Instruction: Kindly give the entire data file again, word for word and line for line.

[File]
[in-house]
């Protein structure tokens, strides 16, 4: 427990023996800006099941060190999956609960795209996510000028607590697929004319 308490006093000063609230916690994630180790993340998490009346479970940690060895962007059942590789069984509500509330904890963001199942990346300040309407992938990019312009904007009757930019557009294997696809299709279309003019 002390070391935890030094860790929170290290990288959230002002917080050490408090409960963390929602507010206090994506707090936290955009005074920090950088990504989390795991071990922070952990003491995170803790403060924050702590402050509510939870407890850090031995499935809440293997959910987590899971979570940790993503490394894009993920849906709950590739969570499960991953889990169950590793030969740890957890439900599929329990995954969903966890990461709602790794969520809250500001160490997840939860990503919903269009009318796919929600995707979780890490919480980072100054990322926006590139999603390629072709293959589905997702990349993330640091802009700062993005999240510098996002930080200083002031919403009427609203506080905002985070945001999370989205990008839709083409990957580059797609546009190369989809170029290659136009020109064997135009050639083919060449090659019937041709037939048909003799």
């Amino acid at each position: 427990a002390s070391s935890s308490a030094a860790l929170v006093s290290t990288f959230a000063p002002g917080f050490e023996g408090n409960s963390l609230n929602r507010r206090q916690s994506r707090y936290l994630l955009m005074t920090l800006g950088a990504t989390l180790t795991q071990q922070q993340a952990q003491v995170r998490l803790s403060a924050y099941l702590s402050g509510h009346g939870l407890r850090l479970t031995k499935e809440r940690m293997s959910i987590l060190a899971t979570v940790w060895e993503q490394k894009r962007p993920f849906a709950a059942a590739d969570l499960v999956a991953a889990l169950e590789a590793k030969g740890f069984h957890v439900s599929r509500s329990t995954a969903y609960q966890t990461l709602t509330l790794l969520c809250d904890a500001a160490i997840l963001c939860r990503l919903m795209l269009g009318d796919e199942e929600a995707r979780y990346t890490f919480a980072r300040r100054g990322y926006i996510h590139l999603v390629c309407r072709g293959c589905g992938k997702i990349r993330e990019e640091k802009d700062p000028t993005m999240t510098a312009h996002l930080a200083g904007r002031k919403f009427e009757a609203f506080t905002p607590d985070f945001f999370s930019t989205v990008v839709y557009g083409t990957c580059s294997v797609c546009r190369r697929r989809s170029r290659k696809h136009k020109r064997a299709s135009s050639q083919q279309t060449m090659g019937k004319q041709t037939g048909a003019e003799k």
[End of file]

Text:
[in-house]
């Protein structure tokens, strides 16, 4: 427990023996800006099941060190999956609960795209996510000028607590697929004319 308490006093000063609230916690994630180790993340998490009346479970940690060895962007059942590789069984509500509330904890963001199942990346300040309407992938990019312009904007009757930019557009294997696809299709279309003019 002390070391935890030094860790929170290290990288959230002002917080050490408090409960963390929602507010206090994506707090936290955009005074920090950088990504989390795991071990922070952990003491995170803790403060924050702590402050509510939870407890850090031995499935809440293997959910987590899971979570940790993503490394894009993920849906709950590739969570499960991953889990169950590793030969740890957890439900599929329990995954969903966890990461709602790794969520809250500001160490997840939860990503919903269009009318796919929600995707979780890490919480980072100054990322926006590139999603390629072709293959589905997702990349993330640091802009700062993005999240510098996002930080200083002031919403009427609203506080905002985070945001999370989205990008839709083409990957580059797609546009190369989809170029290659136009020109064997135009050639083919060449090659019937041709037939048909003799």
């Amino acid at each position: 427990a002390s070391s935890s308490a030094a860790l929170v006093s290290t990288f959230a000063p002002g917080f050490e023996g408090n409960s963390l609230n929602r507010r206090q916690s994506r707090y936290l994630l955009m005074t920090l800006g950088a990504t989390l180790t795991q071990q922070q993340a952990q003491v995170r998490l803790s403060a924050y099941l702590s402050g509510h009346g939870l407890r850090l479970t031995k499935e809440r940690m293997s959910i987590l060190a899971t979570v940790w060895e993503q490394k894009r962007p993920f849906a709950a059942a590739d969570l499960v999956a991953a889990l169950e590789a590793k030969g740890f069984h957890v439900s599929r509500s329990t995954a969903y609960q966890t990461l709602t509330l790794l969520c809250d904890a500001a160490i997840l963001c939860r990503l919903m795209l269009g009318d796919e199942e929600a995707r979780y990346t890490f919480a980072r300040r100054g990322y926006i996510h590139l999603v390629c309407r072709g293959c589905g992938k997702i990349r993330e990019e640091k802009d700062p000028t993005m999240t510098a312009h996002l930080a200083g904007r002031k919403f009427e009757a609203f506080t905002p607590d985070f945001f999370s930019t989205v990008v839709y557009g083409t990957c580059s294997v797609c546009r190369r697929r989809s170029r290659k696809h136009k020109r064997a299709s135009s050639q083919q279309t060449m090659g019937k004319q041709t037939g048909a003019e003799k």